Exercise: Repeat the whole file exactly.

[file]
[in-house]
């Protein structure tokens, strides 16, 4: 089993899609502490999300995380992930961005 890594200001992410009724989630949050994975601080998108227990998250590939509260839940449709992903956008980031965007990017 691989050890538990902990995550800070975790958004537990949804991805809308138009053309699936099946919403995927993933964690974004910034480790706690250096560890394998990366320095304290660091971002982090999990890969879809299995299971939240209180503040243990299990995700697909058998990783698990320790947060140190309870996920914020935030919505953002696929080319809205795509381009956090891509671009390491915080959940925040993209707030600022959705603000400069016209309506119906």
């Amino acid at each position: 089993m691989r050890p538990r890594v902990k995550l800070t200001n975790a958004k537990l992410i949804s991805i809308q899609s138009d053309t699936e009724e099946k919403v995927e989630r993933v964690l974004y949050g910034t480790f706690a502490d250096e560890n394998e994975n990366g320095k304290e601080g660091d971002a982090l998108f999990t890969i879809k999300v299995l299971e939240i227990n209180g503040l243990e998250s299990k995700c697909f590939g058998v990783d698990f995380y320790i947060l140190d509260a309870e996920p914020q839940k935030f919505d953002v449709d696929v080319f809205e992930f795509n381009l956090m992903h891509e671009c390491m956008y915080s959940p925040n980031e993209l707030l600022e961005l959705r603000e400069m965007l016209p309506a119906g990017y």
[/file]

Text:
[in-house]
């Protein structure tokens, strides 16, 4: 089993899609502490999300995380992930961005 890594200001992410009724989630949050994975601080998108227990998250590939509260839940449709992903956008980031965007990017 691989050890538990902990995550800070975790958004537990949804991805809308138009053309699936099946919403995927993933964690974004910034480790706690250096560890394998990366320095304290660091971002982090999990890969879809299995299971939240209180503040243990299990995700697909058998990783698990320790947060140190309870996920914020935030919505953002696929080319809205795509381009956090891509671009390491915080959940925040993209707030600022959705603000400069016209309506119906």
């Amino acid at each position: 089993m691989r050890p538990r890594v902990k995550l800070t200001n975790a958004k537990l992410i949804s991805i809308q899609s138009d053309t699936e009724e099946k919403v995927e989630r993933v964690l974004y949050g910034t480790f706690a502490d250096e560890n394998e994975n990366g320095k304290e601080g660091d971002a982090l998108f999990t890969i879809k999300v299995l299971e939240i227990n209180g503040l243990e998250s299990k995700c697909f590939g058998v990783d698990f995380y320790i947060l140190d509260a309870e996920p914020q839940k935030f919505d953002v449709d696929v080319f809205e992930f795509n381009l956090m992903h891509e671009c390491m956008y915080s959940p925040n980031e993209l707030l600022e961005l959705r603000e400069m965007l016209p309506a119906g990017y």